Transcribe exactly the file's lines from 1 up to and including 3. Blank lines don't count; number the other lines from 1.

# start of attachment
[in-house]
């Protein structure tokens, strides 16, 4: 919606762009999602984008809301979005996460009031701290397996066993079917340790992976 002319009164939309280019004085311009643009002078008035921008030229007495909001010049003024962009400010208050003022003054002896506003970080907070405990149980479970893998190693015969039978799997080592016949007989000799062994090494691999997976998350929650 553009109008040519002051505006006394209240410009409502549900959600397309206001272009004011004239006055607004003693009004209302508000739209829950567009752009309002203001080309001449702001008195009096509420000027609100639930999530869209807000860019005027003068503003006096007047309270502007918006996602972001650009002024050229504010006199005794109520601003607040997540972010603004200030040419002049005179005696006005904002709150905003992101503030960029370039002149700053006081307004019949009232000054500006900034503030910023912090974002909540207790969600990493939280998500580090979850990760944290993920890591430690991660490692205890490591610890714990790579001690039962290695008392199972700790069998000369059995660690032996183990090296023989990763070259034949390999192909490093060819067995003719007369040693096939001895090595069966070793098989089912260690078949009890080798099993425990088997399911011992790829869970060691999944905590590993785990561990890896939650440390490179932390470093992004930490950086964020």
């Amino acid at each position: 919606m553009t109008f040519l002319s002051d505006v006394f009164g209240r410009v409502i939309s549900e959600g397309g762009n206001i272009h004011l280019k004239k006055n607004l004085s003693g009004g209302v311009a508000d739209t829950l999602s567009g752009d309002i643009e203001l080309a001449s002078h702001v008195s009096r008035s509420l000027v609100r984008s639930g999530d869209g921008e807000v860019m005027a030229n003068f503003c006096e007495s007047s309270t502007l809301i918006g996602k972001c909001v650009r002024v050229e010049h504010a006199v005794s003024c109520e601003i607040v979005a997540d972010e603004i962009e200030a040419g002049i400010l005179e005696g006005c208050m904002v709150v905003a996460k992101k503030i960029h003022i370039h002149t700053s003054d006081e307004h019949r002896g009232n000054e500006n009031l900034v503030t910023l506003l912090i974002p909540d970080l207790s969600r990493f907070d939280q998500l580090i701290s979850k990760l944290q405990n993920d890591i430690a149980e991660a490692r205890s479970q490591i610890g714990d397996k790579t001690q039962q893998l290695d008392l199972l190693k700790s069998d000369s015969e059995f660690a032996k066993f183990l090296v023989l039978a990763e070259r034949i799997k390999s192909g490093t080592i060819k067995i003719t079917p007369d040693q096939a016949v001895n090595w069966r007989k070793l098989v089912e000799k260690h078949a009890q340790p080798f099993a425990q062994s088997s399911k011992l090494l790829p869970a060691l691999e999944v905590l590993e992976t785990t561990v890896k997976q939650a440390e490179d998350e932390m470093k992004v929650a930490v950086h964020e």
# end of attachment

[in-house]
């Protein structure tokens, strides 16, 4: 919606762009999602984008809301979005996460009031701290397996066993079917340790992976 002319009164939309280019004085311009643009002078008035921008030229007495909001010049003024962009400010208050003022003054002896506003970080907070405990149980479970893998190693015969039978799997080592016949007989000799062994090494691999997976998350929650 553009109008040519002051505006006394209240410009409502549900959600397309206001272009004011004239006055607004003693009004209302508000739209829950567009752009309002203001080309001449702001008195009096509420000027609100639930999530869209807000860019005027003068503003006096007047309270502007918006996602972001650009002024050229504010006199005794109520601003607040997540972010603004200030040419002049005179005696006005904002709150905003992101503030960029370039002149700053006081307004019949009232000054500006900034503030910023912090974002909540207790969600990493939280998500580090979850990760944290993920890591430690991660490692205890490591610890714990790579001690039962290695008392199972700790069998000369059995660690032996183990090296023989990763070259034949390999192909490093060819067995003719007369040693096939001895090595069966070793098989089912260690078949009890080798099993425990088997399911011992790829869970060691999944905590590993785990561990890896939650440390490179932390470093992004930490950086964020």
């Amino acid at each position: 919606m553009t109008f040519l002319s002051d505006v006394f009164g209240r410009v409502i939309s549900e959600g397309g762009n206001i272009h004011l280019k004239k006055n607004l004085s003693g009004g209302v311009a508000d739209t829950l999602s567009g752009d309002i643009e203001l080309a001449s002078h702001v008195s009096r008035s509420l000027v609100r984008s639930g999530d869209g921008e807000v860019m005027a030229n003068f503003c006096e007495s007047s309270t502007l809301i918006g996602k972001c909001v650009r002024v050229e010049h504010a006199v005794s003024c109520e601003i607040v979005a997540d972010e603004i962009e200030a040419g002049i400010l005179e005696g006005c208050m904002v709150v905003a996460k992101k503030i960029h003022i370039h002149t700053s003054d006081e307004h019949r002896g009232n000054e500006n009031l900034v503030t910023l506003l912090i974002p909540d970080l207790s969600r990493f907070d939280q998500l580090i701290s979850k990760l944290q405990n993920d890591i430690a149980e991660a490692r205890s479970q490591i610890g714990d397996k790579t001690q039962q893998l290695d008392l199972l190693k700790s069998d000369s015969e059995f660690a032996k066993f183990l090296v023989l039978a990763e070259r034949i799997k390999s192909g490093t080592i060819k067995i003719t079917p007369d040693q096939a016949v001895n090595w069966r007989k070793l098989v089912e000799k260690h078949a009890q340790p080798f099993a425990q062994s088997s399911k011992l090494l790829p869970a060691l691999e999944v905590l590993e992976t785990t561990v890896k997976q939650a440390e490179d998350e932390m470093k992004v929650a930490v950086h964020e």